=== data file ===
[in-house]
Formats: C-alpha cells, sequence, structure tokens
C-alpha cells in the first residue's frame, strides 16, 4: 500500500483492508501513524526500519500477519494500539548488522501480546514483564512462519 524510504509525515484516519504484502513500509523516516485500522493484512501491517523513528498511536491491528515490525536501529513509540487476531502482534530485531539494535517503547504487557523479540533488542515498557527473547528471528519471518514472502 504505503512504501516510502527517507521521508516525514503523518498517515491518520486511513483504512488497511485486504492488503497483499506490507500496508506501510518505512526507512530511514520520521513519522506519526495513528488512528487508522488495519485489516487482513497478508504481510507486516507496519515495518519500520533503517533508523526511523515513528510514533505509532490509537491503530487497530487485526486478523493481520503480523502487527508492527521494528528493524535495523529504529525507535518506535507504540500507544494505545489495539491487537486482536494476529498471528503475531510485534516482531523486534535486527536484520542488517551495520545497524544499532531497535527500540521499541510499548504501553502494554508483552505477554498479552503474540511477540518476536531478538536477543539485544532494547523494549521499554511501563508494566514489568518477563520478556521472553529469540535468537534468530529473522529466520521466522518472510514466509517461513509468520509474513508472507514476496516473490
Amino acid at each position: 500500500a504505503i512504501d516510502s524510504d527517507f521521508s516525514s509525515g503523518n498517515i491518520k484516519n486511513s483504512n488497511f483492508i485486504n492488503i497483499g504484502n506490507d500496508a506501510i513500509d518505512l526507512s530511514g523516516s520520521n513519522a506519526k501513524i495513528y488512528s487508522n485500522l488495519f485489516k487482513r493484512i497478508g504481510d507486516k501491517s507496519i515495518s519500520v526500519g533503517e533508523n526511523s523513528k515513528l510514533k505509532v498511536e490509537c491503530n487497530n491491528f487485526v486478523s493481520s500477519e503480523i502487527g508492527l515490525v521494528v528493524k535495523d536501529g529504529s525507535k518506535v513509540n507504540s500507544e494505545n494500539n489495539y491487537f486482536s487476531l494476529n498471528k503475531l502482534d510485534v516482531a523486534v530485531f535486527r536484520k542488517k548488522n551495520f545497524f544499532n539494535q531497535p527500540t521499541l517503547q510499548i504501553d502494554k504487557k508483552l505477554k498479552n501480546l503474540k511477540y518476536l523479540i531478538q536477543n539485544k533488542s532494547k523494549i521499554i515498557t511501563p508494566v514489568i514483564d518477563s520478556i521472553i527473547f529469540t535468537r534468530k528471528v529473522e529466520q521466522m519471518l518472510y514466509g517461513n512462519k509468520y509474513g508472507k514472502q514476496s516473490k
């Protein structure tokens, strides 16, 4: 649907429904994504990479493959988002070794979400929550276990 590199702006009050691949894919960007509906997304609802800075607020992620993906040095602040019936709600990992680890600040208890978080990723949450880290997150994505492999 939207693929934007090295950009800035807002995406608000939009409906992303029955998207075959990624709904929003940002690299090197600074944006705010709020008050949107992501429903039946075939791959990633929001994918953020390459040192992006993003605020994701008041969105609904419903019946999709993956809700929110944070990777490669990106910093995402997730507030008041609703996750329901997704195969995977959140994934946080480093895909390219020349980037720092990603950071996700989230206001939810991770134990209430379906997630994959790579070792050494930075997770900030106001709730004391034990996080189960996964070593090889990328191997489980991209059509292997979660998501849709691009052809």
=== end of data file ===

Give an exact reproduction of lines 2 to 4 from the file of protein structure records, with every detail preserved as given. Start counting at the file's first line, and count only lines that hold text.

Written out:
Formats: C-alpha cells, sequence, structure tokens
C-alpha cells in the first residue's frame, strides 16, 4: 500500500483492508501513524526500519500477519494500539548488522501480546514483564512462519 524510504509525515484516519504484502513500509523516516485500522493484512501491517523513528498511536491491528515490525536501529513509540487476531502482534530485531539494535517503547504487557523479540533488542515498557527473547528471528519471518514472502 504505503512504501516510502527517507521521508516525514503523518498517515491518520486511513483504512488497511485486504492488503497483499506490507500496508506501510518505512526507512530511514520520521513519522506519526495513528488512528487508522488495519485489516487482513497478508504481510507486516507496519515495518519500520533503517533508523526511523515513528510514533505509532490509537491503530487497530487485526486478523493481520503480523502487527508492527521494528528493524535495523529504529525507535518506535507504540500507544494505545489495539491487537486482536494476529498471528503475531510485534516482531523486534535486527536484520542488517551495520545497524544499532531497535527500540521499541510499548504501553502494554508483552505477554498479552503474540511477540518476536531478538536477543539485544532494547523494549521499554511501563508494566514489568518477563520478556521472553529469540535468537534468530529473522529466520521466522518472510514466509517461513509468520509474513508472507514476496516473490
Amino acid at each position: 500500500a504505503i512504501d516510502s524510504d527517507f521521508s516525514s509525515g503523518n498517515i491518520k484516519n486511513s483504512n488497511f483492508i485486504n492488503i497483499g504484502n506490507d500496508a506501510i513500509d518505512l526507512s530511514g523516516s520520521n513519522a506519526k501513524i495513528y488512528s487508522n485500522l488495519f485489516k487482513r493484512i497478508g504481510d507486516k501491517s507496519i515495518s519500520v526500519g533503517e533508523n526511523s523513528k515513528l510514533k505509532v498511536e490509537c491503530n487497530n491491528f487485526v486478523s493481520s500477519e503480523i502487527g508492527l515490525v521494528v528493524k535495523d536501529g529504529s525507535k518506535v513509540n507504540s500507544e494505545n494500539n489495539y491487537f486482536s487476531l494476529n498471528k503475531l502482534d510485534v516482531a523486534v530485531f535486527r536484520k542488517k548488522n551495520f545497524f544499532n539494535q531497535p527500540t521499541l517503547q510499548i504501553d502494554k504487557k508483552l505477554k498479552n501480546l503474540k511477540y518476536l523479540i531478538q536477543n539485544k533488542s532494547k523494549i521499554i515498557t511501563p508494566v514489568i514483564d518477563s520478556i521472553i527473547f529469540t535468537r534468530k528471528v529473522e529466520q521466522m519471518l518472510y514466509g517461513n512462519k509468520y509474513g508472507k514472502q514476496s516473490k